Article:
EXAMPLE 1

char* foo = "Hey, my code works!";
unsigned int len = 20; // len is the length of foo

char* bar;
bar= malloc(len); // my advisor told me I should ALWAYS use memset 0! memset(bar, 0, len); memcpy(bar, foo, len); printf("%s ... and it is totally braindead.\n", bar);

Here the memset is absolutely unnecessary because the code is first set to 0 and then completely overwritten. Of course, the code will work but it a) will do to much, and b) is too complicated. Complicated code attracts bugs , so why make it more complicated than it needs to be. just remove the memset.

Okay, now what is memset good for then? Initializing memory to 0 (zero) or any other value — memory that should be set to something for a reason. Okay, but memset can be tricky in that case, too. It might set too much memory to something – memory that is not supposed to be something. Let me give an example:

EXAMPLE 2

Compilers are pretty good in helping programmers to do the right thing. One very useful thing is that gcc can tell you when you forgot to initialize a variable. Just try:

$> gcc foobar.c -Wuninitialized –O1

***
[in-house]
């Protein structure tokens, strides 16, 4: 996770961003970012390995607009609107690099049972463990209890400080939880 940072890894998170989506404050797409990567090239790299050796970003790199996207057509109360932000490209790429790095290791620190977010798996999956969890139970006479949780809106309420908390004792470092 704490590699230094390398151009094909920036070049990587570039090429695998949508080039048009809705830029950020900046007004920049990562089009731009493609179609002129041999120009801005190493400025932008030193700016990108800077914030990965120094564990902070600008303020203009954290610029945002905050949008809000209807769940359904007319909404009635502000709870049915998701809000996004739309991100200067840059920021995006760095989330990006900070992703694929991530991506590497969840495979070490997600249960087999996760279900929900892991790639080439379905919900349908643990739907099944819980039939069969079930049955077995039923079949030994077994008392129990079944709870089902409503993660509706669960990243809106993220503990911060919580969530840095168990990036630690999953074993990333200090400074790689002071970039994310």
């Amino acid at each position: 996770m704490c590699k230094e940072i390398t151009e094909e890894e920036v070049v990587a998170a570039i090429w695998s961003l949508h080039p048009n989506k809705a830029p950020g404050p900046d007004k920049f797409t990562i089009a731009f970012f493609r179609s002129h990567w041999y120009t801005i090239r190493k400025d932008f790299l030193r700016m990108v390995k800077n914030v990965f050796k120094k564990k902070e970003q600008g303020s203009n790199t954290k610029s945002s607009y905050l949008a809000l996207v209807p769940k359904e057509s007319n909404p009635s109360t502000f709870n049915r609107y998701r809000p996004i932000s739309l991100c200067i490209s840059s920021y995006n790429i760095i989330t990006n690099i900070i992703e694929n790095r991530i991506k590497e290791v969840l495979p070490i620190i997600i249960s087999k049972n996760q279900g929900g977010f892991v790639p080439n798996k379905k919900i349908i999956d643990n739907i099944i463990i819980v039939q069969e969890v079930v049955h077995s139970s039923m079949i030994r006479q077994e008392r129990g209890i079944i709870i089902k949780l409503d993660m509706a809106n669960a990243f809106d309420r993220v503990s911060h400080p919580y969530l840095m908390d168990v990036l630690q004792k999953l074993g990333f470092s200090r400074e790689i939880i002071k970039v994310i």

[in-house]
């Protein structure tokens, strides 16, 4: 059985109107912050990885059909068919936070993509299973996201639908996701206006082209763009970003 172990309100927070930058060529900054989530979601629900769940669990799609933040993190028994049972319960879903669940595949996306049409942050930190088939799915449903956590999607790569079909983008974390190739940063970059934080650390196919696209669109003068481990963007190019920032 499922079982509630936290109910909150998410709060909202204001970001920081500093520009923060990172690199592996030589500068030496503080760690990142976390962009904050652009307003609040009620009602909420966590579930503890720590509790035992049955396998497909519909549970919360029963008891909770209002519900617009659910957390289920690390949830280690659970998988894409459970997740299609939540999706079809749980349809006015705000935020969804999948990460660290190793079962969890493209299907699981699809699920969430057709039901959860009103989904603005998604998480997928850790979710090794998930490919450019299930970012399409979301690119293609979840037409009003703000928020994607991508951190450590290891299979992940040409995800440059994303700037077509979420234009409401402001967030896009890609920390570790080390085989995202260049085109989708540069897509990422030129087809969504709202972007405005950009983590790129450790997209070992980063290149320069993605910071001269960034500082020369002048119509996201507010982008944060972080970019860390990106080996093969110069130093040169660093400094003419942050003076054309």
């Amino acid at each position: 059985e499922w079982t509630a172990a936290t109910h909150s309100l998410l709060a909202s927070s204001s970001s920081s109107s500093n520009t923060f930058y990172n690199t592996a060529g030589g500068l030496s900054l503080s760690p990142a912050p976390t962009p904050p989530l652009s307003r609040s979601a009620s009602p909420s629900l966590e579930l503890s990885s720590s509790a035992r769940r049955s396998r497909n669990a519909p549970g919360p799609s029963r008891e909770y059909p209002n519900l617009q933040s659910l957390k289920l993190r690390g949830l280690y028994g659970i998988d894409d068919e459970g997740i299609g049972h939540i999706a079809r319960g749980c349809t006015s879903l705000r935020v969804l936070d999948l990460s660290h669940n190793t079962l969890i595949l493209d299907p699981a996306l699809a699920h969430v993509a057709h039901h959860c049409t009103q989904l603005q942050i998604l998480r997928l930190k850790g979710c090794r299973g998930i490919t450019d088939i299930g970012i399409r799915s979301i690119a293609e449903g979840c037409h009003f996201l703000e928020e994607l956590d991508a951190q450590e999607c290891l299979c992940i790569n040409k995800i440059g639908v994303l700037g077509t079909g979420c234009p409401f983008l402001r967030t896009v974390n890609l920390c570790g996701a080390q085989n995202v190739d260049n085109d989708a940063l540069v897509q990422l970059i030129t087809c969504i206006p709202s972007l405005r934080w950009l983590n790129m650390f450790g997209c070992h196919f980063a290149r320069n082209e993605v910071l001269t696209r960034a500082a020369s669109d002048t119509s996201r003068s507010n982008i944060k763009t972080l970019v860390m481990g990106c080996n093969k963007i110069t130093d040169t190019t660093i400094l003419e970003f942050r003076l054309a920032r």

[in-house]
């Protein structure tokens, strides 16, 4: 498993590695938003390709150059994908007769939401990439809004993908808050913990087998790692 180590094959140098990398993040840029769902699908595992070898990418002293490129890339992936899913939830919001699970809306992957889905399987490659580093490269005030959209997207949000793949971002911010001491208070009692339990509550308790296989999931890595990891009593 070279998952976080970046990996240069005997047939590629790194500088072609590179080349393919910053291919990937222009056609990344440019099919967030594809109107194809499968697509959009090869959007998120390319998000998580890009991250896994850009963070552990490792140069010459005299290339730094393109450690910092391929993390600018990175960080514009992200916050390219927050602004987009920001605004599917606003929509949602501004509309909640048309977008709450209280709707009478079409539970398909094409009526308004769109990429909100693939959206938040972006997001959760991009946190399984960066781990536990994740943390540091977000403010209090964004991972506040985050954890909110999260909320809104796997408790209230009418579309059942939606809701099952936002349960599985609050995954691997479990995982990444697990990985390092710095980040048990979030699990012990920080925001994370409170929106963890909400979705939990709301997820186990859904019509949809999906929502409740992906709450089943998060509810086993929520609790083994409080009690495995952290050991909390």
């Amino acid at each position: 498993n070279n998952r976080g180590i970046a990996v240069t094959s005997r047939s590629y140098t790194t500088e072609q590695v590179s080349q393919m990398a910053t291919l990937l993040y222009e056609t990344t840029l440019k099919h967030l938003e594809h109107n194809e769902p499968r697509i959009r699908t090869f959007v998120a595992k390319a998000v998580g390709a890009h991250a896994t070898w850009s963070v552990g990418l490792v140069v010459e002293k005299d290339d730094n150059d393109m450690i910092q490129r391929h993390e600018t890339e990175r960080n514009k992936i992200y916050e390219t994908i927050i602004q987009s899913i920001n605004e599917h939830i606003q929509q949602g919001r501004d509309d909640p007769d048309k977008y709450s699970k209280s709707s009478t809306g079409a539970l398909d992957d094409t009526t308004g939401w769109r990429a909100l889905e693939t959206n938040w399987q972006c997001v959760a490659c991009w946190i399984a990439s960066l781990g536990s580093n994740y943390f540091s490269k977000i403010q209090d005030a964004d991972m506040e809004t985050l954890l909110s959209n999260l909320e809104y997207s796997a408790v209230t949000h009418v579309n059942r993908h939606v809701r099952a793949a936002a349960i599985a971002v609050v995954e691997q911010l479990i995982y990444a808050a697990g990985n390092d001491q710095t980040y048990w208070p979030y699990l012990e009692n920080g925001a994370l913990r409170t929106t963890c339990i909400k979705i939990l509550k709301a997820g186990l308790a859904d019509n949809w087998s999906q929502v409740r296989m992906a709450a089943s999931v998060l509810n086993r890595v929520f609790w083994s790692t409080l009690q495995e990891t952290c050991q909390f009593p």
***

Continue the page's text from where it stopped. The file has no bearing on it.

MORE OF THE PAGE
on any c file foobar.c that tries to read an unitialized variable bar.foo3. The compiler will complain like this:

warning: ‘bar.foo3’ is used uninitialized in this function

Okay, now consider the following example code:

struct foo {
    unsigned int foo1;  // initialize to 1!
    unsigned int foo2;  // initialize to 2!
    unsigned int foo3;  // initialize to 3!
};

...

struct foo bar;

// my advisor told me I should ALWAYS use memset 0! foo = memset(&bar, 0, sizeof(struct foo)); // when initialized, foo1 must always be 1, foo2 always be 2 and foo3 always 3 bar.foo1 = 1;
bar.foo2 = 2;
// oops. I am in a hurry. I'll do the rest tof the initialization later.  ...
if (bar.foo1 == bar.foo3) {...}

Now consider our hasty programmer did not do the rest of the initialization later (maybe he even forgot to put that comment there). As he diligently set the memory of bar to zero, bar.foo3 is initialized and the compiler can’t tell us something is wrong. Here memset masks a bug that would have been trivial to find (even the compiler will tell you) otherwise:

$> gcc foobar.c -Wuninitialized –O1
... (NOTHING!)

For more  evil examples of memset read this article. It explains what happens when you apply memset with non zero values (it doesn’t do what people expect for multi-byte types) and for more complext types (structs, objects, double pointers, etc.).

Well, this concludes my little tutorial. Thanks for reading and happy coding.

Advertisements

Leave a Reply

Fill in your details below or click an icon to log in:

WordPress.com Logo

You are commenting using your WordPress.com account. Log Out / Change )

Twitter picture

You are commenting using your Twitter account. Log Out / Change )

Facebook photo

You are commenting using your Facebook account. Log Out / Change )

Google+ photo

You are commenting using your Google+ account. Log Out / Change )

Connecting to %s